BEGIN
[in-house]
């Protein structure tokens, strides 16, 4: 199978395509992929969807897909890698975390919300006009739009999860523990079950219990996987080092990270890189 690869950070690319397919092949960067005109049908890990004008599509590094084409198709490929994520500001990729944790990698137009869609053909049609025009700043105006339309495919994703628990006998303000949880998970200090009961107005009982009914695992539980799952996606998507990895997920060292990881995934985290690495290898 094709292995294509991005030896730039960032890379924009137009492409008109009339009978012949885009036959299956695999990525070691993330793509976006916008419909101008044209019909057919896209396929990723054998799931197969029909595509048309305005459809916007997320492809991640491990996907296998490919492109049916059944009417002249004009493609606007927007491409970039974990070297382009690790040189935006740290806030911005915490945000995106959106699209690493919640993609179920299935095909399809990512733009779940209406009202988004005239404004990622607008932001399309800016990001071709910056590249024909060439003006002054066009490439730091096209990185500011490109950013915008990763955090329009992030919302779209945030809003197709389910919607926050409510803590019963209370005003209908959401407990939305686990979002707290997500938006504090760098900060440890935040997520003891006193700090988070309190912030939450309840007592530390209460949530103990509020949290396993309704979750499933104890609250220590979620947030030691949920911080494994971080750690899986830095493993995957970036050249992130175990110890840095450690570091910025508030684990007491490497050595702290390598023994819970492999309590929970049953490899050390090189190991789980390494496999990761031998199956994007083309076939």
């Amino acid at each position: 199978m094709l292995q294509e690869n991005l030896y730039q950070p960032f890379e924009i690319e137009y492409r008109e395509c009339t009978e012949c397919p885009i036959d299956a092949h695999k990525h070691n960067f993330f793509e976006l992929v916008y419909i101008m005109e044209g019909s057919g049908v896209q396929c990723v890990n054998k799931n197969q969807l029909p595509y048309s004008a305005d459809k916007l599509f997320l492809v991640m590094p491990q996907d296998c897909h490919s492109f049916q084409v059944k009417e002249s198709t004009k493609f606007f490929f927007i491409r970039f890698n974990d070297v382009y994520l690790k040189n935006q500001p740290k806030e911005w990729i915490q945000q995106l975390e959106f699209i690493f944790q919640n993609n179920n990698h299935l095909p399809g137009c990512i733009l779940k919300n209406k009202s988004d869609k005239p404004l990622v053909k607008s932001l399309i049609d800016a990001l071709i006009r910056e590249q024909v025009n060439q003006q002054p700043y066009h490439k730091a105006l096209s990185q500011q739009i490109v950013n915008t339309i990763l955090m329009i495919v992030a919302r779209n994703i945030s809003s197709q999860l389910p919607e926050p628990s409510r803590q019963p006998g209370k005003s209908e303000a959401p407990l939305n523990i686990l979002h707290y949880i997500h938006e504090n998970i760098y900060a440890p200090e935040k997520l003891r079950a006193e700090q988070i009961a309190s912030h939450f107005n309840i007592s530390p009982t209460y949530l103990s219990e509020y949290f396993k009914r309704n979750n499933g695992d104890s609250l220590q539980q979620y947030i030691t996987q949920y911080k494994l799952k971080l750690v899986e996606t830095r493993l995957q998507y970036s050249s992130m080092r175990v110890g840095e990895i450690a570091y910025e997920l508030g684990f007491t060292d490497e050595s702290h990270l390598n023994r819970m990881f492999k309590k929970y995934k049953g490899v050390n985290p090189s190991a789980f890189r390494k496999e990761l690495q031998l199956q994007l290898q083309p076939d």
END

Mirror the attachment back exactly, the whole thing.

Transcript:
[in-house]
């Protein structure tokens, strides 16, 4: 199978395509992929969807897909890698975390919300006009739009999860523990079950219990996987080092990270890189 690869950070690319397919092949960067005109049908890990004008599509590094084409198709490929994520500001990729944790990698137009869609053909049609025009700043105006339309495919994703628990006998303000949880998970200090009961107005009982009914695992539980799952996606998507990895997920060292990881995934985290690495290898 094709292995294509991005030896730039960032890379924009137009492409008109009339009978012949885009036959299956695999990525070691993330793509976006916008419909101008044209019909057919896209396929990723054998799931197969029909595509048309305005459809916007997320492809991640491990996907296998490919492109049916059944009417002249004009493609606007927007491409970039974990070297382009690790040189935006740290806030911005915490945000995106959106699209690493919640993609179920299935095909399809990512733009779940209406009202988004005239404004990622607008932001399309800016990001071709910056590249024909060439003006002054066009490439730091096209990185500011490109950013915008990763955090329009992030919302779209945030809003197709389910919607926050409510803590019963209370005003209908959401407990939305686990979002707290997500938006504090760098900060440890935040997520003891006193700090988070309190912030939450309840007592530390209460949530103990509020949290396993309704979750499933104890609250220590979620947030030691949920911080494994971080750690899986830095493993995957970036050249992130175990110890840095450690570091910025508030684990007491490497050595702290390598023994819970492999309590929970049953490899050390090189190991789980390494496999990761031998199956994007083309076939």
């Amino acid at each position: 199978m094709l292995q294509e690869n991005l030896y730039q950070p960032f890379e924009i690319e137009y492409r008109e395509c009339t009978e012949c397919p885009i036959d299956a092949h695999k990525h070691n960067f993330f793509e976006l992929v916008y419909i101008m005109e044209g019909s057919g049908v896209q396929c990723v890990n054998k799931n197969q969807l029909p595509y048309s004008a305005d459809k916007l599509f997320l492809v991640m590094p491990q996907d296998c897909h490919s492109f049916q084409v059944k009417e002249s198709t004009k493609f606007f490929f927007i491409r970039f890698n974990d070297v382009y994520l690790k040189n935006q500001p740290k806030e911005w990729i915490q945000q995106l975390e959106f699209i690493f944790q919640n993609n179920n990698h299935l095909p399809g137009c990512i733009l779940k919300n209406k009202s988004d869609k005239p404004l990622v053909k607008s932001l399309i049609d800016a990001l071709i006009r910056e590249q024909v025009n060439q003006q002054p700043y066009h490439k730091a105006l096209s990185q500011q739009i490109v950013n915008t339309i990763l955090m329009i495919v992030a919302r779209n994703i945030s809003s197709q999860l389910p919607e926050p628990s409510r803590q019963p006998g209370k005003s209908e303000a959401p407990l939305n523990i686990l979002h707290y949880i997500h938006e504090n998970i760098y900060a440890p200090e935040k997520l003891r079950a006193e700090q988070i009961a309190s912030h939450f107005n309840i007592s530390p009982t209460y949530l103990s219990e509020y949290f396993k009914r309704n979750n499933g695992d104890s609250l220590q539980q979620y947030i030691t996987q949920y911080k494994l799952k971080l750690v899986e996606t830095r493993l995957q998507y970036s050249s992130m080092r175990v110890g840095e990895i450690a570091y910025e997920l508030g684990f007491t060292d490497e050595s702290h990270l390598n023994r819970m990881f492999k309590k929970y995934k049953g490899v050390n985290p090189s190991a789980f890189r390494k496999e990761l690495q031998l199956q994007l290898q083309p076939d």